- Table saw (or other types of saws) to shorten length of hardwood and rip flooring
- Miter saw or miter box to cut quarter round or foot molding
- Jig saw, Bear Saw or handsaw to shorten the door jams
- Measuring tape
- Chalk line
- Cleats, nails or staples for the nailers
- Nail hole putty
Tip: If you or a friend do not own a pneumatic nailer, you can rent or buy one. When installing our hardwood, we decided it was cheaper to spend approximately $175 to buy the nailer than to rent it for 5 plus days.
Tip: When using the mallet with your pneumatic nailer use the black side for the nailer and the white side for the wood. This will avoid marking up the wood.
Preparing the Floor
How well you prepare your subfloors for installing the hardwood will determine both the quality and efficiency of the installation. You must be thorough in performing the following:
- Pull up the existing floor covering and ensure all staples, tack strips (rugs) and glue (vinyl and linoleum) are removed. Ensure the subfloor is both level throughout and even where the wood sheets meet. If need be, hammer down protruding nails or remove the nails with a pliers and sand down the subfloor. Sweep and vacuum the floor to remove any excess dust or dirt. This will help you install an evenly finished floor. Before you begin to remove the baseboard molding, determine if you want to reuse the molding or if you want to replace it. If you want to reuse it, you can take extra care by using a baseboard molding pry bar or a trim puller.
Tip: If you plan to reuse your molding, number the pieces as you remove them so you can easily replace them when you are finished.
- Now that the subfloor is exposed, you can determine the kind of subfloor you have and its thickness. Most sub floors are made of either plywood or OSB, which stands for oriented strand board, also know as flakeboard or particleboard. Since the cleats do not hold as well in OSB, the National Wood Flooring Association recommends 1 inch OSB compared to ⅞ inch plywood for the hardwood floor subfloor. Check the subfloor for any squeaky areas and reinforce those areas with long drywall screws into the subfloor and joists. Determine which way the floor joists were installed, so you can attach the hardwood flooring perpendicular to the floor joists.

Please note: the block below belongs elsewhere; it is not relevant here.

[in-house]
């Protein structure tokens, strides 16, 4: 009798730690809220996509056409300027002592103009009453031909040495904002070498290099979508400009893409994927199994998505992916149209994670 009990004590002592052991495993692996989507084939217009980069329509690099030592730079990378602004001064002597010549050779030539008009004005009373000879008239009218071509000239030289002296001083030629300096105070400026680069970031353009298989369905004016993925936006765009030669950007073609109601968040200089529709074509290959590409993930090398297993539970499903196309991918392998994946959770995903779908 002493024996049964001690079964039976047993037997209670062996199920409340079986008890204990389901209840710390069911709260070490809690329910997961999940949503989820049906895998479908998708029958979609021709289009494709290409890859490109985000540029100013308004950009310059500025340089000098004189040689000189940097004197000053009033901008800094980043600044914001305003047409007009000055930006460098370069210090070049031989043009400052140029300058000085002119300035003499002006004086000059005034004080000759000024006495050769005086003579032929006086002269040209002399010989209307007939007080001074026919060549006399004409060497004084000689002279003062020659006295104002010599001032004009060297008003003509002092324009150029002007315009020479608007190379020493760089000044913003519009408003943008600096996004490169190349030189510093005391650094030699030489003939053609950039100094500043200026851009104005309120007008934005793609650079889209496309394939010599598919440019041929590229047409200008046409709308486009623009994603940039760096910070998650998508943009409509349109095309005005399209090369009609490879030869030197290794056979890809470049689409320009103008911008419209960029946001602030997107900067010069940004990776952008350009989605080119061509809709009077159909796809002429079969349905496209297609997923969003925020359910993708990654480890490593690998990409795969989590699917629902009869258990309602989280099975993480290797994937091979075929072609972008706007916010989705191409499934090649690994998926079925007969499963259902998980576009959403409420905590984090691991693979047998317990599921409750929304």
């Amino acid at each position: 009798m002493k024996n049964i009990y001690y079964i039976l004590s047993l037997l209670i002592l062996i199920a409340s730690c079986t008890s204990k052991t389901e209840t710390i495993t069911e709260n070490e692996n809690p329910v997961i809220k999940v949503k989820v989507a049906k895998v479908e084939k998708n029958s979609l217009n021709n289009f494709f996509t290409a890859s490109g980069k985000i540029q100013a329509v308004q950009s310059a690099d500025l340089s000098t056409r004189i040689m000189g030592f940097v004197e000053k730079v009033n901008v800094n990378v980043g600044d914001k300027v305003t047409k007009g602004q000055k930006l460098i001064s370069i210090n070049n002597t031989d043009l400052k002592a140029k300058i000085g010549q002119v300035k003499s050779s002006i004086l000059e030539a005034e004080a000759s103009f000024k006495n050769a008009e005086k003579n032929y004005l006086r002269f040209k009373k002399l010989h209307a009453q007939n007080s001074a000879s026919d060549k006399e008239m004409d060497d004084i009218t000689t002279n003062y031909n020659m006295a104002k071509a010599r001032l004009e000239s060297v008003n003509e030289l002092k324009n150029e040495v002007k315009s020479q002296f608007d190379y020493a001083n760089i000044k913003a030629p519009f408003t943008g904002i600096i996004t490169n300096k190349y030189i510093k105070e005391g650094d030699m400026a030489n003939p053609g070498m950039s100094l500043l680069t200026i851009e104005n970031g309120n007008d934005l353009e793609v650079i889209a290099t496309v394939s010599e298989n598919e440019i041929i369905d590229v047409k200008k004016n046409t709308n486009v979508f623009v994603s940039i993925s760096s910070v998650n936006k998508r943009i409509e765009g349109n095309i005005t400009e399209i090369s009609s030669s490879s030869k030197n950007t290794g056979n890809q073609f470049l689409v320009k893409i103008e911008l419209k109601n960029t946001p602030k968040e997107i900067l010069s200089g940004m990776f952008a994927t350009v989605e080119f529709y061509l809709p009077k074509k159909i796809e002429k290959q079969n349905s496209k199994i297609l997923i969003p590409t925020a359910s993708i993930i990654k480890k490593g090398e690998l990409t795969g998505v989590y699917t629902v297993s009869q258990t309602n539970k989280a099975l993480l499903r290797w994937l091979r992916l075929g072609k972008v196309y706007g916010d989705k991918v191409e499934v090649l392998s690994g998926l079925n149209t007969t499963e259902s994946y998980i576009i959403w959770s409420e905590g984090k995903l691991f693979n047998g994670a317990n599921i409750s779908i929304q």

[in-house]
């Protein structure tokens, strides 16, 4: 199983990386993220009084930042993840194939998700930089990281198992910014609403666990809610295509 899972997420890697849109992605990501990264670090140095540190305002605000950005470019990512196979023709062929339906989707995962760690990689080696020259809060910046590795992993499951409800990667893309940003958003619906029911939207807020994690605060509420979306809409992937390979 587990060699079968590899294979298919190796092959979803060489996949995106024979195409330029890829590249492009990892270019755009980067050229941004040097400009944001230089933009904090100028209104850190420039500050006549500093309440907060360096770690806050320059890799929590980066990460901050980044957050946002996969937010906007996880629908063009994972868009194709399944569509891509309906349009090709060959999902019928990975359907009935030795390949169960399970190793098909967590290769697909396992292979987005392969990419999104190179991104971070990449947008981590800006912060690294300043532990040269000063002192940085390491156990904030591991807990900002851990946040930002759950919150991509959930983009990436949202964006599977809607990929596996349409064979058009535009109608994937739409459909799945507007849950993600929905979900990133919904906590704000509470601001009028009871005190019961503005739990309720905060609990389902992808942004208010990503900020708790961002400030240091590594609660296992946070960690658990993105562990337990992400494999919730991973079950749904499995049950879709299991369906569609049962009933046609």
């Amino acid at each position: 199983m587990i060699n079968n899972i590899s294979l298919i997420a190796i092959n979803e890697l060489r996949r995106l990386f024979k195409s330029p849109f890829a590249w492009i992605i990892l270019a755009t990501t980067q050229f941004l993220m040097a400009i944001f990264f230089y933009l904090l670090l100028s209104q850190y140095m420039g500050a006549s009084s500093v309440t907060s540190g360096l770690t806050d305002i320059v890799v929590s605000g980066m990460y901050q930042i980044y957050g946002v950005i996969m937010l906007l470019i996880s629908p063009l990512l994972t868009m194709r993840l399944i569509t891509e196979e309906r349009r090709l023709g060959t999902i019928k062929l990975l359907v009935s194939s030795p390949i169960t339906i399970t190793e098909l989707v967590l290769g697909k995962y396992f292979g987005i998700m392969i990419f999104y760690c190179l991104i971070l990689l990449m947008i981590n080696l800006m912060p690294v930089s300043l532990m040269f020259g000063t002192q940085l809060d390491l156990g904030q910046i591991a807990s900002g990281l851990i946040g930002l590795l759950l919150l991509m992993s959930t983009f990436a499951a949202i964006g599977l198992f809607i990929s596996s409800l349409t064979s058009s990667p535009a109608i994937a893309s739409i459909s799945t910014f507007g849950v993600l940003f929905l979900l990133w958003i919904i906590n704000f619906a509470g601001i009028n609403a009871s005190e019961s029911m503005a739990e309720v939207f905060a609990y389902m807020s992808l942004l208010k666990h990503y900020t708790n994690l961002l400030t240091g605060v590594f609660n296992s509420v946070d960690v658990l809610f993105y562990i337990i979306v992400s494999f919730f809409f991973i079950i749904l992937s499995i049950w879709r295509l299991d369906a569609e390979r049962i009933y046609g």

Tip: Go to the basement to see what type of subfloor is in your home and in which direction the floor joists were installed. If on the second floor, determine which way the rows of nails or screws are going. This should help you identify the direction of the joists.
- Install the underlayment to lessen the sound and protect the floor from moisture. There is sometimes confusion as to what to use for underlayment. Therefore, ensure the 15lb black felt paper is manufactured specifically for hardwood floor installations. Roll the paper out and staple down the underlayment so it is perpendicular to the floor joists and right up to the wall or as close as possible to the wall. You can lay one or two pieces at a time and overlap them by 3-4 inches.
Tip: Once the felt paper is stapled down, you will no longer be able to see where the floor joists are located. Use a pencil to mark the location of the floor joists along the baseboards and then use a chalk line to help with future nailing.
- Once you pick up or have the hardwood delivered, make sure you bring the flooring into your house to allow it to adjust to the climate where it will be installed. You should give the hardwood approximately 2 weeks to adjust. The flooring will be delivered in heavy boxes of approximately 20 square feet and the wood will be in various lengths. The higher quality hardwood will have more longer pieces which will give the floor a cleaner look when installed. The wood will range from 2 feet to 8-10 ft in length. Before starting the installation, mix several boxes to ensure a blend of colors.
Tip: The boxes of hardwood flooring are heavy. Ensure you or the delivery company puts the boxes as close as possible to the place you will be installing the hardwood.
Installing the Hardwood
- selected the type of hardwood, the color and width that pleases you and matches your decor.
- shopped around to get the best price and the appropriate quality for the job.
- located, purchased or rented the tools and supplies needed.
- prepared the sub floor for the hardwood flooring.
Now it’s time to begin the installation of your beautiful hardwood flooring.
- Where and how you begin laying boards will have a significant impact on the success of the project. You must begin laying boards on a straight line. If not, errors will grow and compound over the remainder of the project. Often the exterior walls of the rooms where hardwood is being installed are not straight and therefore not square.